The women transforming South Africa’s male-dominated gaming scene

The gaming industry in South Africa has undergone a massive growth spurt over the past five years. South African gamers collected R3.79 million ($220 000) in prize money playing e-sports last year and that excludes sponsorship and endorsement. It is becoming a lucrative industry but women are incredibly underrepresented. According to a survey conducted by Make Games South Africa, women’s participation in online gaming only accounts for seven percent. However, there is a group of women in the country who are carving careers and taking up space in the gaming industry. The likes of Sam “Tech Girl” Wright, Ashley “BrinkeR” Groves, Julia “Bish” Robson, and Pippa Tshabalala are amongst some of the key figures who have been instrumental in trying to make e-sports and gaming more accessible for women.

Ashely Groves created and developed the female CS: GO (Counter-Strike: Global Offensive) team called Amaryllis under the White Rabbit Gaming umbrella. Robson is an ambassador for major brands like Acer Africa and Predator Gaming while Tshabalala has worked as a TV content producer, lecturer, and presenter. But no voice is as prominent and visible in South Africa’s E-sports scene as Wright’s. She works as a professional gamer, E-sports shoutcaster and host, content creator, and writer. The Johannesburg-based gamer started her career five years ago as a blogger when she created the TechGirl website. The blog was formed as a creative outlet to express her love for technology and gaming – but it is only within the last three years where she could convert her passion into a profession. “I worked as a journalist and in marketing before moving to esports,” said Wright. “Once I started booking jobs regularly overseas, I realised that it could be a full time career. I still think it is a developing space in South Africa with only a small handful of people able to make it a full time career option”. Managing the business end of gaming presents its own set of challenges. Because it is undervalued in South Africa, it makes it difficult to find work and be compensated fairly. “I think managing a freelance business is always tough and especially when the majority of work available is overseas – it can be hard to access opportunities. Locally, it is difficult to ensure invoices are paid timeously,” stated Wright.

Despite the worldwide numbers that indicate that the participation of women in video gaming is almost equal to men, women still have to contend with online harassment and cyberbullying. The video gaming industry is very hostile towards femme individuals and they are incredibly marginalised. It is worse if you are a woman of colour. Organisations like Feminist Frequency have created safe spaces for women in gaming as they offer emotional support and tools that help them navigate the space. In South Africa, the majority of women in the scene are white, but some efforts have been made within the last year to make it more accurately representational of our country’s national demographics. Groves and her team coordinated three esports tournaments between June and July with all-femme or mostly femme participation and it had support from corporate sponsors. Last year, ICE Africa held a two-day conference called “Shining a light on Diverse Women within the gaming industry. The event was intended to give women of colour access to networks and resources to thrive in the field.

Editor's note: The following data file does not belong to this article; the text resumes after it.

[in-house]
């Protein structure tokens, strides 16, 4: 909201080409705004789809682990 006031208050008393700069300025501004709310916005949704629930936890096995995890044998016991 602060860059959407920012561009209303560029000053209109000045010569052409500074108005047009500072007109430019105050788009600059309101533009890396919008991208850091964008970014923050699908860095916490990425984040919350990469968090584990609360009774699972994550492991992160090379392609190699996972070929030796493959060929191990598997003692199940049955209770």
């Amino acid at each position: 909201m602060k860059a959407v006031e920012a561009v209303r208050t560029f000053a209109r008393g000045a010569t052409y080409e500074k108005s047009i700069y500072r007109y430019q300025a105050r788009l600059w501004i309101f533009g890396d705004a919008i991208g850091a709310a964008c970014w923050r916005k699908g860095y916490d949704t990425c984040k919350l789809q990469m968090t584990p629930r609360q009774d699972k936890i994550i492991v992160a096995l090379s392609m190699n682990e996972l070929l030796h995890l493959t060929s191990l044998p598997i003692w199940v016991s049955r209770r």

Local gamers are also thinking of ways to open up the arena for women of colour. “When lock down hit, I was at home behind a computer and was able to examine the local gaming scene and also engage with conversations around diversity in gaming, content creation and marketing. I’ve always tried to supply a welcoming space to gamers who maybe didn’t feel they fit in elsewhere. For a long time that was specifically women but now I realise I have a platform to do more for women of colour,” said Wright. She adds, “I’m working on a few things as a means to help build those gamers and create career opportunities for them but I’m hoping to do this in a way that isn’t just lip service. I want to make sure I have a firm understanding of the struggles faced and can find ways to address them and empower other women. I do think the bias women face, and WOC specifically, is still an almost impossible barrier to break. But I’ll keep hammering at the barrier and hope others will too”.

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